trips in automobiles.
Miss Minnie Glnr, and Messrs. T. F.
Askew and Max Scherror were gueetJ at
tbe home of E. J. ErnBt, near Duncan
Saturday and Sundaj'.
C. A. Peterson of tbe First National
bank, who has been at Calmar, Iowa, on
account of the serious illness of his
mother, returned home last Wednesday.
Columbus Public Library, open every
morning during tbe summer from 8:30
to 11 o'clock. Also Saturday afternoon
and evening. Hours from 2 to 5:30, and
from 7 to SJCl.
Bev. Father Eugene of Teutopolis,
III., is holding a retreat for the Francis
can monastery. Father Marcellinus,
priest in charge at St. Bonaventura's
church, is in Illinois for a few weeks.
W. M. Burton, who bas been main
tainor on tbe Union Pacific block signal
system east of this city, left Wednesday
morning for Mr. Burton's old home in
Kentucky, where the will make their
home in the future.
John Grossnicklans, of north of the
city in Shell Creek township, bas been
having some trouble with his hogs, and
has been unable to determine what tbe
nature of the disease was, so Saturday
he made a trip to Lincoln to consult
with those in charge of the state agricul
GREAT CLEMUNG SUE.
On account of having my building
moved into tbe street, I will offer my en
tire stock at cut prices. Some goods
are sold at cost or even below cost.
Eleventh Street Jeweler.
is alone good enough for our custo
mers. We have been in this business
in Columbus for many years and have
learned by experience many points in
the coal trade which makes it possible
for us to serve you better cheaper and
more satisfactory than anybody else.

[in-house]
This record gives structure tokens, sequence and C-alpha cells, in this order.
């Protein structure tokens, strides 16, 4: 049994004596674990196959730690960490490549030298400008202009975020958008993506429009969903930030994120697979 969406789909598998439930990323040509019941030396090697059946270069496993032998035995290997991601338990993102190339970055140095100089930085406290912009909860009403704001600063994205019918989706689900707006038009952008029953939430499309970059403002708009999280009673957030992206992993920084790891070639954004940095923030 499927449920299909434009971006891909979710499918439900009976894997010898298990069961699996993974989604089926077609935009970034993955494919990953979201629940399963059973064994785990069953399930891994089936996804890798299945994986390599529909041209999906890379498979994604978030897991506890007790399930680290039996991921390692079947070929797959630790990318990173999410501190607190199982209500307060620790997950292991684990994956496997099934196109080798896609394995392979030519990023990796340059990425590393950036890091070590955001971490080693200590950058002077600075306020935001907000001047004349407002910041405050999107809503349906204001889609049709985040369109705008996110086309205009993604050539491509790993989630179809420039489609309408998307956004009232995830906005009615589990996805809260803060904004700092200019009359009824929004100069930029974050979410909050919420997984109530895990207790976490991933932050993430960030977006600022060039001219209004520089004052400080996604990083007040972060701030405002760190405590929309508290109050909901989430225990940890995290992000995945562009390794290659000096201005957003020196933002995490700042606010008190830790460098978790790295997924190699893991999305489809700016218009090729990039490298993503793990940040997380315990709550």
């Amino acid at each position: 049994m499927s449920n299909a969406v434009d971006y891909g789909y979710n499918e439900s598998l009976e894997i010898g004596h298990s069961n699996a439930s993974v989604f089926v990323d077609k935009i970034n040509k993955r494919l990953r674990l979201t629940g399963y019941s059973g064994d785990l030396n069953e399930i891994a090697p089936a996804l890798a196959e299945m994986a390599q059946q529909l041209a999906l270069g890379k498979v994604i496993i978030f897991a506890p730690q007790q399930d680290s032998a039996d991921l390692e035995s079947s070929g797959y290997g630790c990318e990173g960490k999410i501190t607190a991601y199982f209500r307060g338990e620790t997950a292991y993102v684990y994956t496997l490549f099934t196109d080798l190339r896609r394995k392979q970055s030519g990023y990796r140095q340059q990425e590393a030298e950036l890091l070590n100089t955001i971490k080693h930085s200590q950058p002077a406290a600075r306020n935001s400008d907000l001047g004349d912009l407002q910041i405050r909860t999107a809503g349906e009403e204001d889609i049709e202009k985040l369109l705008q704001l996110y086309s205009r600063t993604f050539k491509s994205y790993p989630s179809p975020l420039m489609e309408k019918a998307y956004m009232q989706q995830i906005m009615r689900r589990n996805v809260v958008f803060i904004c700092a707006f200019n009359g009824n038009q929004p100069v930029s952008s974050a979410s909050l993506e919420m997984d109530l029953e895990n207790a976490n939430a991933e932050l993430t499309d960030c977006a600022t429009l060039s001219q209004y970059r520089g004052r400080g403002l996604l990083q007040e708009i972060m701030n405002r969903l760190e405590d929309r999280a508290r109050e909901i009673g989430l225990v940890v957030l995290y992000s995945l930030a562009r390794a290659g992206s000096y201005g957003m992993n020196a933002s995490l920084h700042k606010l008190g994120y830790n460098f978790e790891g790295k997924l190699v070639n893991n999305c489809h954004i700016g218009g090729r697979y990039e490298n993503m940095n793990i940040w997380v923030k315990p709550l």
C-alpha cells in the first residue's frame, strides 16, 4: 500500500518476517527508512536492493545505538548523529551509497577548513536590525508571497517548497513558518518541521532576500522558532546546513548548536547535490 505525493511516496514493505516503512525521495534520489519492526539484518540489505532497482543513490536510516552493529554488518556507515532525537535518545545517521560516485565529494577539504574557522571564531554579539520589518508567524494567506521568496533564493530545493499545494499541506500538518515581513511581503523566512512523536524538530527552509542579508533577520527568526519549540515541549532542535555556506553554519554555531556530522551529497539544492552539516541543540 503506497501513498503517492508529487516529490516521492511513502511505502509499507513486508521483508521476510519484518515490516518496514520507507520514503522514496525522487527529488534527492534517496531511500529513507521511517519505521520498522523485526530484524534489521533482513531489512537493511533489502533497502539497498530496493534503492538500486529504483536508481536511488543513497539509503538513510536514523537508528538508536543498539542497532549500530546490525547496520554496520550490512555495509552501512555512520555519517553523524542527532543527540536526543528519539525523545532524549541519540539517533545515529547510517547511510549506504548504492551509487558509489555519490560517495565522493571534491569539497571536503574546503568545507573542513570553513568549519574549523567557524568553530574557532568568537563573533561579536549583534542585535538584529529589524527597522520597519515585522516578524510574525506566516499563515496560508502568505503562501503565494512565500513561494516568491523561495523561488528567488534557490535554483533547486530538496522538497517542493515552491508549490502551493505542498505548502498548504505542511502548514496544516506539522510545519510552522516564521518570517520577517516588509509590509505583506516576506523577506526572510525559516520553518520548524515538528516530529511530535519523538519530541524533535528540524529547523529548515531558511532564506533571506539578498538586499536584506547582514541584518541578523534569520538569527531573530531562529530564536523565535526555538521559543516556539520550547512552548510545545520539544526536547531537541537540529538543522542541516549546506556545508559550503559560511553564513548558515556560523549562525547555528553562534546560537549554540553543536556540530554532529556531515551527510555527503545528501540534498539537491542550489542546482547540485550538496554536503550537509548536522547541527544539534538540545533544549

SPECIAL PRICES NOW
L. W. WEIVER t SOI
HARNESS AND COAL
f-? Gil ?TBfc0BBBBW
Fred Roberta, who left a few days sgo
to take a position at Blair, bas returned
to this city and is now employed by Max
Sunday moraing Chief of Police
Schack picked np Ralph McDonald, who
had ran away from tbe Boys' industrial
school at Kearney, and notified the
officers of tbe school, and that evening
Superintendent Manuel arrived and
took the boy back to the school with
Mr. and Mrs 8. C. Pcderson arrived
from Norfolk this week, where Mr.
Pederaon resigned bis position in a shoe
store. They are enroute to Sidney where
he will open a shoe store and repair
shop. Mrs. Pederaon will visit a few
days with her parents, Mr. and Mrs. S.
E. Marty, before going to their new
Tuesday of this week editor . A.
Ilarms purchased the Journal building
of R. G. Strother. tbe consideration
being $4,000, and will remain in bis
present location, where be expects to
launch a German daily and also install a
job office in connection. The building
is being repainted and will he remodeled
to suit the purpose of the new owner.
Last Friday the police call was sound
ed by W7 Brown, who lives westof-the
Clother hotel, and upon investigation it
was found that someone had broken into
his residence, and also into the bouse
occupied by some of the Clother house
help. So far no lots has been reported,
and it is supposed that they were dis
covered before tbey could take anything.
It is tbe opinion that the work was done
by local talent.
During the last week a force of men
have been dismantling the old electric
light station and getting the machinery
ready to ship to Omaha. As soon as
orders to this effect were received from
the Omaha office work was commenced
and now a greater portion of tbe mach